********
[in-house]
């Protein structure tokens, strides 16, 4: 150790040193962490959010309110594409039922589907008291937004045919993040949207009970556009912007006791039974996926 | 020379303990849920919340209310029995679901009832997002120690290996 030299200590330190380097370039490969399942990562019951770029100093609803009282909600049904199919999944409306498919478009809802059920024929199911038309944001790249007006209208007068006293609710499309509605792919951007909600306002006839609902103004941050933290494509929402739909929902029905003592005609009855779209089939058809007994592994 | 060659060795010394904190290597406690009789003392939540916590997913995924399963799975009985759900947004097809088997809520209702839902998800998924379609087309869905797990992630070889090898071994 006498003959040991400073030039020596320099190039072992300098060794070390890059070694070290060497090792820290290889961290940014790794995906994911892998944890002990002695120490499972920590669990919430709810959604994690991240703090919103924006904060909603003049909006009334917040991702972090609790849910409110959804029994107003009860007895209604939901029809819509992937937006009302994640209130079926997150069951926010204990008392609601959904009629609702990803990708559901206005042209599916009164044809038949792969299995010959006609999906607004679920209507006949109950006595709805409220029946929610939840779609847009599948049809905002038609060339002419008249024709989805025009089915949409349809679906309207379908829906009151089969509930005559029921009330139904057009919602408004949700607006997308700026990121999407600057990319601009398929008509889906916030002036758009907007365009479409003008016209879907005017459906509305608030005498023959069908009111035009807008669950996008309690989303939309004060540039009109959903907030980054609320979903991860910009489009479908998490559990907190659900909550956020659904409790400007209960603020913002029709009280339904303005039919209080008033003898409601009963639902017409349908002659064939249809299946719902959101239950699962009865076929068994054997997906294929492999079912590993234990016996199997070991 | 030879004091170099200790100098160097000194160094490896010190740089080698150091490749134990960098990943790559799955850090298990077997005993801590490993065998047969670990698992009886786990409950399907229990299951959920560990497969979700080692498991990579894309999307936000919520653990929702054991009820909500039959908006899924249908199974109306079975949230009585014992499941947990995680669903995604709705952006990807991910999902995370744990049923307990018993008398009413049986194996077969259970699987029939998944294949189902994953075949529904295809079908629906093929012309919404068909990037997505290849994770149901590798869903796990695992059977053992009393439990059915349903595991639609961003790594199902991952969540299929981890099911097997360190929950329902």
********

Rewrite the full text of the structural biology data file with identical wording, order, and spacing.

[in-house]
């Protein structure tokens, strides 16, 4: 150790040193962490959010309110594409039922589907008291937004045919993040949207009970556009912007006791039974996926 | 020379303990849920919340209310029995679901009832997002120690290996 030299200590330190380097370039490969399942990562019951770029100093609803009282909600049904199919999944409306498919478009809802059920024929199911038309944001790249007006209208007068006293609710499309509605792919951007909600306002006839609902103004941050933290494509929402739909929902029905003592005609009855779209089939058809007994592994 | 060659060795010394904190290597406690009789003392939540916590997913995924399963799975009985759900947004097809088997809520209702839902998800998924379609087309869905797990992630070889090898071994 006498003959040991400073030039020596320099190039072992300098060794070390890059070694070290060497090792820290290889961290940014790794995906994911892998944890002990002695120490499972920590669990919430709810959604994690991240703090919103924006904060909603003049909006009334917040991702972090609790849910409110959804029994107003009860007895209604939901029809819509992937937006009302994640209130079926997150069951926010204990008392609601959904009629609702990803990708559901206005042209599916009164044809038949792969299995010959006609999906607004679920209507006949109950006595709805409220029946929610939840779609847009599948049809905002038609060339002419008249024709989805025009089915949409349809679906309207379908829906009151089969509930005559029921009330139904057009919602408004949700607006997308700026990121999407600057990319601009398929008509889906916030002036758009907007365009479409003008016209879907005017459906509305608030005498023959069908009111035009807008669950996008309690989303939309004060540039009109959903907030980054609320979903991860910009489009479908998490559990907190659900909550956020659904409790400007209960603020913002029709009280339904303005039919209080008033003898409601009963639902017409349908002659064939249809299946719902959101239950699962009865076929068994054997997906294929492999079912590993234990016996199997070991 | 030879004091170099200790100098160097000194160094490896010190740089080698150091490749134990960098990943790559799955850090298990077997005993801590490993065998047969670990698992009886786990409950399907229990299951959920560990497969979700080692498991990579894309999307936000919520653990929702054991009820909500039959908006899924249908199974109306079975949230009585014992499941947990995680669903995604709705952006990807991910999902995370744990049923307990018993008398009413049986194996077969259970699987029939998944294949189902994953075949529904295809079908629906093929012309919404068909990037997505290849994770149901590798869903796990695992059977053992009393439990059915349903595991639609961003790594199902991952969540299929981890099911097997360190929950329902």